Aleppo is physically four times as big as Homs, which will make it harder for the regime to seal it off. Yet in many ways, the rebels’ ambitious goal in 2012 to take the city of three million proved to be a curse.
Unlike in Homs and other mostly Sunni Muslim areas, which were generally pro-revolution, Aleppo was a mosaic of religious minorities and wealthy merchants of all stripes, many supportive of the regime.
The fighters needed to secure Aleppo’s pre-revolution population?now reduced to 300,000?and its urban sprawl, which drained their ranks and strained limited resources.
Government forces continued to hold parts of Aleppo and bombard the rebels as they fought among themselves for the spoils, such as the city’s factories or the right to create checkpoints to levy tolls.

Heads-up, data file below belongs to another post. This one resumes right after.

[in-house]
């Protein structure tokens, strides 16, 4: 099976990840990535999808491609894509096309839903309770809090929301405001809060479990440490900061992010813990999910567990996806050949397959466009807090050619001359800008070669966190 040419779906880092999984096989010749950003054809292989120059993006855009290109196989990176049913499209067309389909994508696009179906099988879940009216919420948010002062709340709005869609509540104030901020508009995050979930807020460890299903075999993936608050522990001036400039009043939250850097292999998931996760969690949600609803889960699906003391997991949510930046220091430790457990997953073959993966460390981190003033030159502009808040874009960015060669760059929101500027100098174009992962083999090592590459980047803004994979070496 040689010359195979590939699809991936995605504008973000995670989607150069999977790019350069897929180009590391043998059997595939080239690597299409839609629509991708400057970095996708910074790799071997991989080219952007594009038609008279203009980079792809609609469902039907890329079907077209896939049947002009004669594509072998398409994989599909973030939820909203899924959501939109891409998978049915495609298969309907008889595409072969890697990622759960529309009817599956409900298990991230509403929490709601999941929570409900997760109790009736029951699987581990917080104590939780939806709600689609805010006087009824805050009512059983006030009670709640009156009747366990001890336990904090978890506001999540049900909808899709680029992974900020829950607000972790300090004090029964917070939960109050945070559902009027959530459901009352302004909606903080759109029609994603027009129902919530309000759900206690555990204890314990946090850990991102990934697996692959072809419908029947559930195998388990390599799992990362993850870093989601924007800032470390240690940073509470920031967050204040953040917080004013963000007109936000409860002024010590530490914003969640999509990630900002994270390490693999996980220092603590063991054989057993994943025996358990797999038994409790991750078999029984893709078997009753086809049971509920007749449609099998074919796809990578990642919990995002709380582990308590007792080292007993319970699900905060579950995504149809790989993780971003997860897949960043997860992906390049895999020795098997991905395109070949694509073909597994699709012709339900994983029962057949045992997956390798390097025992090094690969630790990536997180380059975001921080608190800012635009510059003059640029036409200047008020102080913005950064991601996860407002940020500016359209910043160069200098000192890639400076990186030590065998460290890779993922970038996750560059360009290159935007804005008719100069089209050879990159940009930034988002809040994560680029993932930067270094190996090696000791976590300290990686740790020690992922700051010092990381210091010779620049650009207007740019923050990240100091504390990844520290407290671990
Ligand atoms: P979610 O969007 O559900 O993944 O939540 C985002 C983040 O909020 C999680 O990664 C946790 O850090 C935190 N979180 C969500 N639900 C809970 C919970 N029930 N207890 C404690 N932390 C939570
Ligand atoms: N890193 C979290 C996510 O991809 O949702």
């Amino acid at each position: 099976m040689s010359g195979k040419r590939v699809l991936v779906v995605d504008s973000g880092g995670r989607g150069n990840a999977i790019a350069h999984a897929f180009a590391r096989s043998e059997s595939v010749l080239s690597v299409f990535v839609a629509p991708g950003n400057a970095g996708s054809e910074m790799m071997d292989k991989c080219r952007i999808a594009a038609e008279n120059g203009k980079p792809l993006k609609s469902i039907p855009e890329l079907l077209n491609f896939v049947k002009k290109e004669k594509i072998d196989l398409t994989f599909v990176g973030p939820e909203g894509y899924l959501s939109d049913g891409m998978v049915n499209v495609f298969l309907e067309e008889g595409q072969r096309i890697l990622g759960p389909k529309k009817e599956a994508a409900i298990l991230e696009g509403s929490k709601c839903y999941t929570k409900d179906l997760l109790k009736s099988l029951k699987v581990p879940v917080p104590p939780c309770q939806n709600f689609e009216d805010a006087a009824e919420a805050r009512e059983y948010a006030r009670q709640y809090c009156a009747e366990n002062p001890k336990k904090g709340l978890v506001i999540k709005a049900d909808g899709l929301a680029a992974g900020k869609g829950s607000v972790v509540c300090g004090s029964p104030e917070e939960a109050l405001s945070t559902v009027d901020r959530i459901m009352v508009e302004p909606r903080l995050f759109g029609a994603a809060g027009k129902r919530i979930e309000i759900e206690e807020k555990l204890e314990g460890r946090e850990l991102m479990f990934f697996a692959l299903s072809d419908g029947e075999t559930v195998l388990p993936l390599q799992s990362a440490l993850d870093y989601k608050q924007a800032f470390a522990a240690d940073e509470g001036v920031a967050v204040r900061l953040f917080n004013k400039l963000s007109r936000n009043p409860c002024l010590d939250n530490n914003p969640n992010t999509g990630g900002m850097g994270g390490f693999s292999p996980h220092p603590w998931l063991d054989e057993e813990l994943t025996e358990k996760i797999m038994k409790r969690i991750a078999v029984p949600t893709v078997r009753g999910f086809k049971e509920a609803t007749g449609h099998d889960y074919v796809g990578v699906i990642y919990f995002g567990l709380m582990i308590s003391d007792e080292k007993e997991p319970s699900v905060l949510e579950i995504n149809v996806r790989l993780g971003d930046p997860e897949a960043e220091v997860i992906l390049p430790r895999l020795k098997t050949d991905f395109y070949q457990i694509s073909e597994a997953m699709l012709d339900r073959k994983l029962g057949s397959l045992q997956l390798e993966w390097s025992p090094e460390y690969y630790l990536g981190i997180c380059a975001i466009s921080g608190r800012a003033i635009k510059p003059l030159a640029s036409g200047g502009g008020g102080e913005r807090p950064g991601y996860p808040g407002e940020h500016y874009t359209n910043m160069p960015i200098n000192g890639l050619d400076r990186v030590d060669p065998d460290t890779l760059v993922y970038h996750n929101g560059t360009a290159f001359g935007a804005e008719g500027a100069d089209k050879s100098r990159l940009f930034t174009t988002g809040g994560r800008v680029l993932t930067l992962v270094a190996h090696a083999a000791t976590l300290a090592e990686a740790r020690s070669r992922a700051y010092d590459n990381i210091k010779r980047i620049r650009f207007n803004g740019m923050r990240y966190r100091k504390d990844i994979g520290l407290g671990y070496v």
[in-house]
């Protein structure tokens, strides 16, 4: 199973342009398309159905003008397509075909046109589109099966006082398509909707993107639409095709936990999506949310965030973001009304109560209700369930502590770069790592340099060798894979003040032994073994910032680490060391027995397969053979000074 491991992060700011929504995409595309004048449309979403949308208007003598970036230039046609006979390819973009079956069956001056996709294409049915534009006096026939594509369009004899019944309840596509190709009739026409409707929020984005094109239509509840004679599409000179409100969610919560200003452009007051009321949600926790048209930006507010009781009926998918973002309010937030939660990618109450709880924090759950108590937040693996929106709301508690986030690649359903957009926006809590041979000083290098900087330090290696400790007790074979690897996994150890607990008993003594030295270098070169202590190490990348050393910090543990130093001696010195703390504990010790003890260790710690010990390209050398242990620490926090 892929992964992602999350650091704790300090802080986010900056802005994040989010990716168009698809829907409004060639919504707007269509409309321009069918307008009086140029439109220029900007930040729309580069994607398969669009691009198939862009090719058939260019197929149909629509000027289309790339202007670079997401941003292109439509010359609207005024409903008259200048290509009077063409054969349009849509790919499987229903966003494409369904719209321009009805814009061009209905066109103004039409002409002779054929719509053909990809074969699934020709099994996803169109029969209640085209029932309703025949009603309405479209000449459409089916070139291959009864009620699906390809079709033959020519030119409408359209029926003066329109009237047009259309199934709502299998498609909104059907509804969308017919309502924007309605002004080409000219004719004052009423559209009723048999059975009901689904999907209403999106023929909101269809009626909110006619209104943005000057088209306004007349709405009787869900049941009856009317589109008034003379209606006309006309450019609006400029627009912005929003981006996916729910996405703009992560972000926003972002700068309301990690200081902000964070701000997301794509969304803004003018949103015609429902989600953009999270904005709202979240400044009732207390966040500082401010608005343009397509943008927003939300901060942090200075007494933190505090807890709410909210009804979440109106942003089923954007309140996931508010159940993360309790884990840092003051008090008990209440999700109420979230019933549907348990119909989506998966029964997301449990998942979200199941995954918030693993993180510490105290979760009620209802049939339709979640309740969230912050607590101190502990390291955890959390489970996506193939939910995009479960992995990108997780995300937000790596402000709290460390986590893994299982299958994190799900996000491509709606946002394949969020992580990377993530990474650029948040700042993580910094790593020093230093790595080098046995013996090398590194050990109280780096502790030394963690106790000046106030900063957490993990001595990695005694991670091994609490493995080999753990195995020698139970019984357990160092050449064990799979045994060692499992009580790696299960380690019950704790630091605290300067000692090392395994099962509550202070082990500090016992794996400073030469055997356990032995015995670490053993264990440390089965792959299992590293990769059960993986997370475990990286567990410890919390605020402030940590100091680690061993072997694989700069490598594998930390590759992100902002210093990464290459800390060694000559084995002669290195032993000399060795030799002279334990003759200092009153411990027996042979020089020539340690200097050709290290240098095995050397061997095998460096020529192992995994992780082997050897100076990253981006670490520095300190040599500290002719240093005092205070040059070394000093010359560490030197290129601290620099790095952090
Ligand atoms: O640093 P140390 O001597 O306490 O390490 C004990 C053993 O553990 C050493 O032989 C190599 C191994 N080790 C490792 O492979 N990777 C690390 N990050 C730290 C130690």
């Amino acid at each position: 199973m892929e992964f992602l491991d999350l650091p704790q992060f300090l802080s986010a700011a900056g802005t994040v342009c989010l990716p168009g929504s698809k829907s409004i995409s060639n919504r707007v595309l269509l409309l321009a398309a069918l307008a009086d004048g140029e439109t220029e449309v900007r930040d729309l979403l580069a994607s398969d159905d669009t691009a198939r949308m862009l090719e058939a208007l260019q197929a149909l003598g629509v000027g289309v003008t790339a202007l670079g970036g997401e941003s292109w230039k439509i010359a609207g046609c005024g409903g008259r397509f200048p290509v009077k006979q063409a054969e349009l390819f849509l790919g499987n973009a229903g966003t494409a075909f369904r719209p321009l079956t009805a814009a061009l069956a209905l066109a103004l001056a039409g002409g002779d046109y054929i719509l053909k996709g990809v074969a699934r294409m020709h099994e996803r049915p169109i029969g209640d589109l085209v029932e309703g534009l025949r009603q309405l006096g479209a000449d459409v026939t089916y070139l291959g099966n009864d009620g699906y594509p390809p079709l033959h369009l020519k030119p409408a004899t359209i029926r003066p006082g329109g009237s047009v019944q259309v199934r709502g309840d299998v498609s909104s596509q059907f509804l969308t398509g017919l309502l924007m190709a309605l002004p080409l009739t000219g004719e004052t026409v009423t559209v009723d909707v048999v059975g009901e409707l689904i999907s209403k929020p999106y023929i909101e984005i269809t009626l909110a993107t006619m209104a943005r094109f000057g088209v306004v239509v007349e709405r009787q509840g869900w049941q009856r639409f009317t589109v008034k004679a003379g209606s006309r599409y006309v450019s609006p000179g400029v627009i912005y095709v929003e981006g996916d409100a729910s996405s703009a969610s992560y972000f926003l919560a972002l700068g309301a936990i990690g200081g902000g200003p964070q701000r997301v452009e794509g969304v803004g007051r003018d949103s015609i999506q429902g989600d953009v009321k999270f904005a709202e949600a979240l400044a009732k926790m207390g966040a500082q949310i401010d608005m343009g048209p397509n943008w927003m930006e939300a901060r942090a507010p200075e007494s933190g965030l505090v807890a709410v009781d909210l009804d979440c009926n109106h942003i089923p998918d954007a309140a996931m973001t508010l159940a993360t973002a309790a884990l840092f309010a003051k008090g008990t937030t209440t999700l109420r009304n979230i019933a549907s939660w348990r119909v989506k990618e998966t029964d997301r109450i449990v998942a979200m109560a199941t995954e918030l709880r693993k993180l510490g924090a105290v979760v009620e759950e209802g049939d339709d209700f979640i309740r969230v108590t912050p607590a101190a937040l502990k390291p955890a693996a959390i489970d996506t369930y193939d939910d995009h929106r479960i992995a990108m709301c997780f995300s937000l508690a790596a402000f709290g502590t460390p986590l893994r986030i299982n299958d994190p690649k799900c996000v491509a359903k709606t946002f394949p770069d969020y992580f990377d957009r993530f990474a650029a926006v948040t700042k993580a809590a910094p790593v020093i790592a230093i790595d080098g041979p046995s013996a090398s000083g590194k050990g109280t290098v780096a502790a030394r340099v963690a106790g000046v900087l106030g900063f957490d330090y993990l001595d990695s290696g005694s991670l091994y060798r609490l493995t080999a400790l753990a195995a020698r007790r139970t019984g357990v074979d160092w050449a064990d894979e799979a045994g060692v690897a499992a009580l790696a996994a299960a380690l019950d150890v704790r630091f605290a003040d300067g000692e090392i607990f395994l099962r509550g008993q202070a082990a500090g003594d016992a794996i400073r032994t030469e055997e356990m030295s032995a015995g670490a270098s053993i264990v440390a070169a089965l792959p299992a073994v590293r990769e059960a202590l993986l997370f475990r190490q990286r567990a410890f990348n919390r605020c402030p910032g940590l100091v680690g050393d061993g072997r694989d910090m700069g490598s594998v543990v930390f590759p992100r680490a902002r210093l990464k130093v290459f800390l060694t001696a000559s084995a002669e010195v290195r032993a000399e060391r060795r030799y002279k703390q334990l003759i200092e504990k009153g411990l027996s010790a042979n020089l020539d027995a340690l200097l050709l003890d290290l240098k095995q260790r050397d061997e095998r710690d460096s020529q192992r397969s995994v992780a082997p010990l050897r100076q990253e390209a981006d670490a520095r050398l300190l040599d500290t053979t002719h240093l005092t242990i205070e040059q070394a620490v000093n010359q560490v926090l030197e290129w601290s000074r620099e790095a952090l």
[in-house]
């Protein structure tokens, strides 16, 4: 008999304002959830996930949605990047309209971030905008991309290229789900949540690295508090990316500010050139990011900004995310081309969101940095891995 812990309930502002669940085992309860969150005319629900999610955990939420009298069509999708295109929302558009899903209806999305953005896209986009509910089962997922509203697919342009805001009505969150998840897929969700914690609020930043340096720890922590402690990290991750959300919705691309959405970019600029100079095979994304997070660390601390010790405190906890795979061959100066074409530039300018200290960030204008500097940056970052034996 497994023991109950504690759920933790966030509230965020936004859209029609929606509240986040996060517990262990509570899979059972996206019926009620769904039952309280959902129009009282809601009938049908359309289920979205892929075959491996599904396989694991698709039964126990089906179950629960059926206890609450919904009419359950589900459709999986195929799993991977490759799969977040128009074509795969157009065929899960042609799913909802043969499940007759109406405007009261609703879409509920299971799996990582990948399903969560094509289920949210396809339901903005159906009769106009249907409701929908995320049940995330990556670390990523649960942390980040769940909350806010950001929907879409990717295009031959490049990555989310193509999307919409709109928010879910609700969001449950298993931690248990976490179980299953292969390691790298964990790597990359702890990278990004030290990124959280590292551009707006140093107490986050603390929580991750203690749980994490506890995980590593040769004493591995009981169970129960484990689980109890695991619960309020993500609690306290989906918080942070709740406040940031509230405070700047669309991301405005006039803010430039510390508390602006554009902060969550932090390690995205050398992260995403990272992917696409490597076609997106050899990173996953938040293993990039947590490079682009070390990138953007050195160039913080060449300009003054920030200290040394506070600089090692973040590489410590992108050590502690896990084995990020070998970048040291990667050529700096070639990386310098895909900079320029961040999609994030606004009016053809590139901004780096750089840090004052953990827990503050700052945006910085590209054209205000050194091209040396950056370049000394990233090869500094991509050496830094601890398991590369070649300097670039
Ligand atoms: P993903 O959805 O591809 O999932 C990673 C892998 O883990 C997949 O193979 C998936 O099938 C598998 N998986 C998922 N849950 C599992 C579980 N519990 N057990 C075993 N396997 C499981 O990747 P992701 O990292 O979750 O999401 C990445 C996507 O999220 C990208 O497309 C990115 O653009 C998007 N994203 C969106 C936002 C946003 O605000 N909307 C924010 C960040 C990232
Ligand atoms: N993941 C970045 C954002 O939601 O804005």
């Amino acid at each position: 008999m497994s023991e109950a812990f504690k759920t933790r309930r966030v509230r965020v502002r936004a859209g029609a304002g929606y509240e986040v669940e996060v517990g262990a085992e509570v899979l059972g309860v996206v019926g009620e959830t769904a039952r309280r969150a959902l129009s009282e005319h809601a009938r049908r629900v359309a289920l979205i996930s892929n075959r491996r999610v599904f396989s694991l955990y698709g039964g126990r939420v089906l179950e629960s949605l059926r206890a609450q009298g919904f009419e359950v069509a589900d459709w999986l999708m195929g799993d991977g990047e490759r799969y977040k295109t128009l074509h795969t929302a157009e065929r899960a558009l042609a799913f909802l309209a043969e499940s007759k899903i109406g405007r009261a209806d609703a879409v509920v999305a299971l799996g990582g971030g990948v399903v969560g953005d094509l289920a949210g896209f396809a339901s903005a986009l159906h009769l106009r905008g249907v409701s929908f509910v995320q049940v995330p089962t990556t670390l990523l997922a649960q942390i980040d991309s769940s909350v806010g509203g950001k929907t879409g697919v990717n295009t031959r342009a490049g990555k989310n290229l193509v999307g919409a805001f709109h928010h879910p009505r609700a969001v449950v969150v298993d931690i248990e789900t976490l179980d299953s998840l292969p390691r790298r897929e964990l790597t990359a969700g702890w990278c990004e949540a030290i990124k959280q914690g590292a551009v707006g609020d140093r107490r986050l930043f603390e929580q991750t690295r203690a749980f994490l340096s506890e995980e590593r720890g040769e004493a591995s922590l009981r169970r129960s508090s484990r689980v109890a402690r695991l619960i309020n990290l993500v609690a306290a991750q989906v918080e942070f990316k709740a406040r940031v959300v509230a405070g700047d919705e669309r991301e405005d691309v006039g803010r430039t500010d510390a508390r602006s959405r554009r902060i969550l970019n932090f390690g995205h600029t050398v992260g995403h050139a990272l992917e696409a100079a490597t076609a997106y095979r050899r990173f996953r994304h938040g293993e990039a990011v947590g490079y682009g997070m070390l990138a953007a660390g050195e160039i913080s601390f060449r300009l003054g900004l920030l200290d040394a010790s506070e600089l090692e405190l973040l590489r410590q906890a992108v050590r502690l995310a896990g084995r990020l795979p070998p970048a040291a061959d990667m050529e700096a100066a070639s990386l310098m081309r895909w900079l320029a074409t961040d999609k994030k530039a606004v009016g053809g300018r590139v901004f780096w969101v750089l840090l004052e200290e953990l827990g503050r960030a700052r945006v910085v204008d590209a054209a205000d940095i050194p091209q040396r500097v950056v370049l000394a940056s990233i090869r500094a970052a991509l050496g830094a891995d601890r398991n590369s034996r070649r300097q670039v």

Using crudely fashioned barrel bombs, packed with scrap metal and explosives and dropped from helicopters, the regime has destroyed much of Aleppo’s urban landscape, killing hundreds of civilians. The use of barrel bombs has increased recently, Human Rights Watch said in July.
Meanwhile, the revolution’s internecine fighting helped extremists like the Islamic State gain prominence, a pattern that developed across Syria.
Rebels in Aleppo fear a massacre. “ISIS is slaughtering people while the Syrian regime is wiping Aleppo off the map,” said Mustapha Amin, the spokesman of Jaish al-Mujahideen, another rebel group prominent in the city.